Forget GameStop, here’s how to make hay with U.S. farmland

Forget GameStop, here’s how to make hay with U.S. farmland

Forget GameStop, here’s how to make hay with U.S. farmland

Investors are always on the lookout for new opportunities promising better returns than standard stocks and bonds.

But while cryptocurrency and memestocks are currently dominating that discussion, the same qualities that make them so exciting and newsworthy should give you pause.

Take crypto: Incredible gains of up to 20 times in value are lost just as quickly. And even though digital currencies are supposed to be a medium of exchange, after more than a decade in circulation you’ll still struggle to buy a pizza with Bitcoin.

As billionaire investor Warren Buffett points out, cryptocurrencies “don’t reproduce, they can’t mail you a check, they can’t do anything, and what you hope is that somebody else comes along and pays you more money for them later on, but then that person’s got the problem.”

One economics professor recently commented that Bitcoin has less practical utility than tulips — and at least tulips don’t devastate the environment with energy-sucking mining operations.

If you’re looking for something more real — something that does generate income on a steady, reliable basis, something that’s useful to humanity — consider investing in farmland.

How do you invest in farmland?

Rear view of senior farmer standing in corn field examining crop at sunset.

Zoran Zeremski / Shutterstock

Farmland produces something that every person on the planet needs: food. Its intrinsic value offers a lot of stability but also impressive growth potential.

“It’s a real asset, it’s tangible … it’s the oldest type of asset there is,” says David Perez, an investment associate at FarmTogether, an investment platform that allows qualified investors to purchase a stake in U.S. farmland without buying a whole farm.

The company pursues attractive properties, then partners with experienced local farmland operators who manage the land. The goal, FarmTogether says, is to give more investors a chance to buy into these attractive but previously hard-to-get assets.

The full-service platform provides the information you need to directly invest in specific properties. You can take a low-risk position and just get a cut of the lease, or you can explore revenue sharing, profit sharing or even the direct operation of a farm. Then, years down the line after the farm rises in value, you get a cut of the profits from the sale.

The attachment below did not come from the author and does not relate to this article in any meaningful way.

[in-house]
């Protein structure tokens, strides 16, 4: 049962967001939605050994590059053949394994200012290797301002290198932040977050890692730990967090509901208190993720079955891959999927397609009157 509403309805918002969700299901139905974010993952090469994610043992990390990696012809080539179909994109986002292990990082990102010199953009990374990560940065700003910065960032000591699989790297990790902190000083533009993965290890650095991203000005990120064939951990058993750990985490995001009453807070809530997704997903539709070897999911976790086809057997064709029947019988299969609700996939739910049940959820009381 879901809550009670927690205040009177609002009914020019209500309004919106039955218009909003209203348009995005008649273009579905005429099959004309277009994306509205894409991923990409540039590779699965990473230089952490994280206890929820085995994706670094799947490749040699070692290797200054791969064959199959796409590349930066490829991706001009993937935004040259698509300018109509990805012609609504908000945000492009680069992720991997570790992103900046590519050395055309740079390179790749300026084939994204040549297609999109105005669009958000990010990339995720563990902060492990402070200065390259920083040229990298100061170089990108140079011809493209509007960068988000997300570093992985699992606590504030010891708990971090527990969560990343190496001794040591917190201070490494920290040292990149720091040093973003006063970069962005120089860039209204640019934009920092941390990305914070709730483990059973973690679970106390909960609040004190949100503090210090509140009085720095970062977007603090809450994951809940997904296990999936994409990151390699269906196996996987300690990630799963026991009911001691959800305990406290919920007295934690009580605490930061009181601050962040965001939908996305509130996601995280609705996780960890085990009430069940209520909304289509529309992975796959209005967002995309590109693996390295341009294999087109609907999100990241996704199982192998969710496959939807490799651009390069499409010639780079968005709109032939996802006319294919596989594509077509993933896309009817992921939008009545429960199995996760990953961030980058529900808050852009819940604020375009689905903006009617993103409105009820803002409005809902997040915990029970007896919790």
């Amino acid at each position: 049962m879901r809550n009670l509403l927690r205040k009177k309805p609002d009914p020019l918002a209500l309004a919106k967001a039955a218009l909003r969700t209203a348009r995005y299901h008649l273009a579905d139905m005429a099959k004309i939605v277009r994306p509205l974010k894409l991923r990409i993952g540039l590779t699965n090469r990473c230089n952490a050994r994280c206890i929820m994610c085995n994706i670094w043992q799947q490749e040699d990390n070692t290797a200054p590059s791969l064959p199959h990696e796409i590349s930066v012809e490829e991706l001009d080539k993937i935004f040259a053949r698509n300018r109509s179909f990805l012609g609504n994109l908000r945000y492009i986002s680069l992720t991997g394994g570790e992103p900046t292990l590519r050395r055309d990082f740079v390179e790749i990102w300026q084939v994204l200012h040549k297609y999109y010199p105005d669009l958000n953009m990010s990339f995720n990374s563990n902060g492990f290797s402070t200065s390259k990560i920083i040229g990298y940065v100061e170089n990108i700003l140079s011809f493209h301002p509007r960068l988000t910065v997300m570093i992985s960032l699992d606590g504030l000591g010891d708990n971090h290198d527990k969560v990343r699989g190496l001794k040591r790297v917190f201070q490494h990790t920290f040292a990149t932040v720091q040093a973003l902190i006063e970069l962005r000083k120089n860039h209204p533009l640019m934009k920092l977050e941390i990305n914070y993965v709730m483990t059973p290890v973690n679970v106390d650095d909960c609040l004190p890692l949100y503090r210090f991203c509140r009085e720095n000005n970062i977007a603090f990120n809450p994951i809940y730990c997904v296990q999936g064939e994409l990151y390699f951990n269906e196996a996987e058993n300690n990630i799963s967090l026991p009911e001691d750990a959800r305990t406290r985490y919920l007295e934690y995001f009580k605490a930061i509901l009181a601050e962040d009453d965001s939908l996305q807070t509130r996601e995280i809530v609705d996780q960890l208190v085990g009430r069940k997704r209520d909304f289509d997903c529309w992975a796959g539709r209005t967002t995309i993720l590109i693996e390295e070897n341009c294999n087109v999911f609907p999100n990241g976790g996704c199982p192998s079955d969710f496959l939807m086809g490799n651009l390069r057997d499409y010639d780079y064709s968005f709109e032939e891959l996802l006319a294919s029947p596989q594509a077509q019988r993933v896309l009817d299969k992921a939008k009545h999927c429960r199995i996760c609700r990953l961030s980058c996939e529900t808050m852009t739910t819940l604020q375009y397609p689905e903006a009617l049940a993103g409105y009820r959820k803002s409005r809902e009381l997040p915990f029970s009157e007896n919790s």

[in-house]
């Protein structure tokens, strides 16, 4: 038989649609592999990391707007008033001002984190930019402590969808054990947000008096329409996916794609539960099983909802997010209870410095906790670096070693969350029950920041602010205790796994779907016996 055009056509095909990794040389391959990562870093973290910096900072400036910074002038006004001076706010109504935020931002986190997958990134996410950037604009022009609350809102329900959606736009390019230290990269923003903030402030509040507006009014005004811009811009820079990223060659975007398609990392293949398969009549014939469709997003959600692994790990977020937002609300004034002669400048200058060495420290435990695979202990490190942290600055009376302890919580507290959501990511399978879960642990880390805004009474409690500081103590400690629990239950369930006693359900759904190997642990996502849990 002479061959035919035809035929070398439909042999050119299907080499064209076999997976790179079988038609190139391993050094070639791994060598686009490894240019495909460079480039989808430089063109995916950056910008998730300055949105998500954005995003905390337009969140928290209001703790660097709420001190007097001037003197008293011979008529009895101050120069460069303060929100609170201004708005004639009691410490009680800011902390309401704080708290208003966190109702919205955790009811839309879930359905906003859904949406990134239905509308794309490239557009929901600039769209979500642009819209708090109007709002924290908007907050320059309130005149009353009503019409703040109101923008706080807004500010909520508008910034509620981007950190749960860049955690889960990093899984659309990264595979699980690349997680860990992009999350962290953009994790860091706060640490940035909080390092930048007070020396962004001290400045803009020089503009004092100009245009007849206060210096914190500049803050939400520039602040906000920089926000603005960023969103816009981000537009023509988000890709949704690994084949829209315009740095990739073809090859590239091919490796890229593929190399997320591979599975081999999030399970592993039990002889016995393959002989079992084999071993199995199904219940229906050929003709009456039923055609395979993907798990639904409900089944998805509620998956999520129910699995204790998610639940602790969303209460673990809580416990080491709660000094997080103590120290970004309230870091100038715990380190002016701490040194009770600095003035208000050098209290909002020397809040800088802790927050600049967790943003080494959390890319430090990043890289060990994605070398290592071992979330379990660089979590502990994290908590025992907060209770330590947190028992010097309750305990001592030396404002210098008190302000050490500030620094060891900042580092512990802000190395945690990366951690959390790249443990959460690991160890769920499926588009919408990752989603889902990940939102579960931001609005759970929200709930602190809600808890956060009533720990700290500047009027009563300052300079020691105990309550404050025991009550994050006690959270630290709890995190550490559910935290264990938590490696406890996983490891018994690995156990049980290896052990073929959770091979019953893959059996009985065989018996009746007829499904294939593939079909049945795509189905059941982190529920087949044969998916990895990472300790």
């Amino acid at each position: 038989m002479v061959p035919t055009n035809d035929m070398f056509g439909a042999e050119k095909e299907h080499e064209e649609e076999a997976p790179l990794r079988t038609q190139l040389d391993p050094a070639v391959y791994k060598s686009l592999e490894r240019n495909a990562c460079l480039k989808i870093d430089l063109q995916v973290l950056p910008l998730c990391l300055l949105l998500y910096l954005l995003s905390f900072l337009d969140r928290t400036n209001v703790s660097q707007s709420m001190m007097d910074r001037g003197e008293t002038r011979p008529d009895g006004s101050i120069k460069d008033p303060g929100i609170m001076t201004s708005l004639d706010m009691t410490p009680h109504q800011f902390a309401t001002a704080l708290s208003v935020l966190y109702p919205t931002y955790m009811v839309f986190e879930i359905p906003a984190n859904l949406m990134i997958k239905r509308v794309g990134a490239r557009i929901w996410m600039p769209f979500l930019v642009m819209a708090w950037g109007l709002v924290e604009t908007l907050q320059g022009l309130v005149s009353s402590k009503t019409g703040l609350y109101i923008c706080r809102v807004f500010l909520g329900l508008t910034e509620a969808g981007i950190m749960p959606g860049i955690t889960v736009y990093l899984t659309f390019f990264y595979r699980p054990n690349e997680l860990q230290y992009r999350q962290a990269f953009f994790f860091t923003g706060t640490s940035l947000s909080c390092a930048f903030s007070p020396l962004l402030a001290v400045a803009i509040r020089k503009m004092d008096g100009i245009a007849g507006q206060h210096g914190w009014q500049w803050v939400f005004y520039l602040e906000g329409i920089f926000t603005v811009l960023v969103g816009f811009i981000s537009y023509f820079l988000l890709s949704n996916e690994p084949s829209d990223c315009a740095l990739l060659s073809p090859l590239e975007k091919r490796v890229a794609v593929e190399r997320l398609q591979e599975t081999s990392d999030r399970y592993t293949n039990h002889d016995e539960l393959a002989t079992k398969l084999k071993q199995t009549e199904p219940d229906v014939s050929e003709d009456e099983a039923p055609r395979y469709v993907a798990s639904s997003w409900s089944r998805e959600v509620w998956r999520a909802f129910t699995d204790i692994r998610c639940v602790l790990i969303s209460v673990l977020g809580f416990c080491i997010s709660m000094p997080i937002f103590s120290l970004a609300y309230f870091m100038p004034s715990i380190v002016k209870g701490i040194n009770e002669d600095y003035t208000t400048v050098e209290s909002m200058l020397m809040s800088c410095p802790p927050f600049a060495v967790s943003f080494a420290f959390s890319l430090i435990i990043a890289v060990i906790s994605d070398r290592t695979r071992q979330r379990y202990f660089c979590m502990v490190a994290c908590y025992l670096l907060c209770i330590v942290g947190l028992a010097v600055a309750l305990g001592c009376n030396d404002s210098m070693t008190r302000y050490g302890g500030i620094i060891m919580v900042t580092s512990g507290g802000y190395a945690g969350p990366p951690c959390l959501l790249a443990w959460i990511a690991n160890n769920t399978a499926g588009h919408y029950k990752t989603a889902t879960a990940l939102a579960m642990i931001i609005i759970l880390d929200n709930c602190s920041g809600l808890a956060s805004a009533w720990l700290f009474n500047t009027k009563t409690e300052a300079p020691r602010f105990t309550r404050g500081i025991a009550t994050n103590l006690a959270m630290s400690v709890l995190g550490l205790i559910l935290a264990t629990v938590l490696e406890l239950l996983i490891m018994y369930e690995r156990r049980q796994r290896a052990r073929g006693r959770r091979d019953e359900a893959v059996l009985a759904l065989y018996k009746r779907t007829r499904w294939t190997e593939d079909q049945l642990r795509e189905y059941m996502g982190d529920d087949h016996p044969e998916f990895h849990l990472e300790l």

Another option is to invest in a farmland real estate investment trust (REIT). Farmland REITs buy farmland and lease it to the farmers who work the land.

Investing in a farmland REIT lets you hold interests in numerous farms across the country, for example, rather than purchasing a single farm in its entirety. It’s a way to take advantage of high returns without the hassle of actually owning or managing farmland.

What are the benefits?

Young farmer looking at corn grains in tractor trailer after harvest

Fotokostic / Shutterstock

As an investment, farmland offers a ton of advantages.

First and most importantly, it’s a proven source of higher returns than you get from more traditional portfolios. Between 1991 and 2019, U.S. farmland delivered more than 11% in returns to its investors, according to FarmTogether’s research.

That’s better than traditional real estate, better than bonds and gold — it’s even better than the stock market, which over the same period grew by 9.6%.

And whereas a traditional mix of stocks and bonds pays 8.15% in average annual returns, adding farmland to mix will jack that number up to 8.61%, FarmTogether says.

Farmland is also a shield against volatility; it’s hard to find something more stable than the literal ground underfoot. Given the constant ups and downs in the stock market, Perez says it’s good to have investments in assets that, while still subject to fluctuations, are “more insulated” from the turmoil.

Inflation? Farmland helps in that department, too. When consumer prices rise, the prices of commodities like food generally rise, too. That means the value of a portfolio with farmland is more likely to keep pace.

And of course, since farmland is genuinely useful and productive — not just some hypothetical store of value — you get to see the immediate benefits of that productivity. You can get a cut from both the leasing fees and crop sales, providing you with a cash income, while the value of the asset increases.

Getting back to the land

Woman farmer smart farming standing farmland smiling using laptop Female agronomist specialist research monitoring analysis data agribusiness Caucasian worker agricultural field

andreonegin / Shutterstock

If you’re looking for something different to diversify your portfolio and boost your returns, remember that crypto’s value is theoretical while its impact on the environment is very real.

By investing in farmland through an easy-to-use app, you’re supporting rural communities and putting your money into one of the most humble yet vital human endeavors.

While no investment is a sure thing, you can guarantee that regardless of what the economy is doing, people will always need to eat.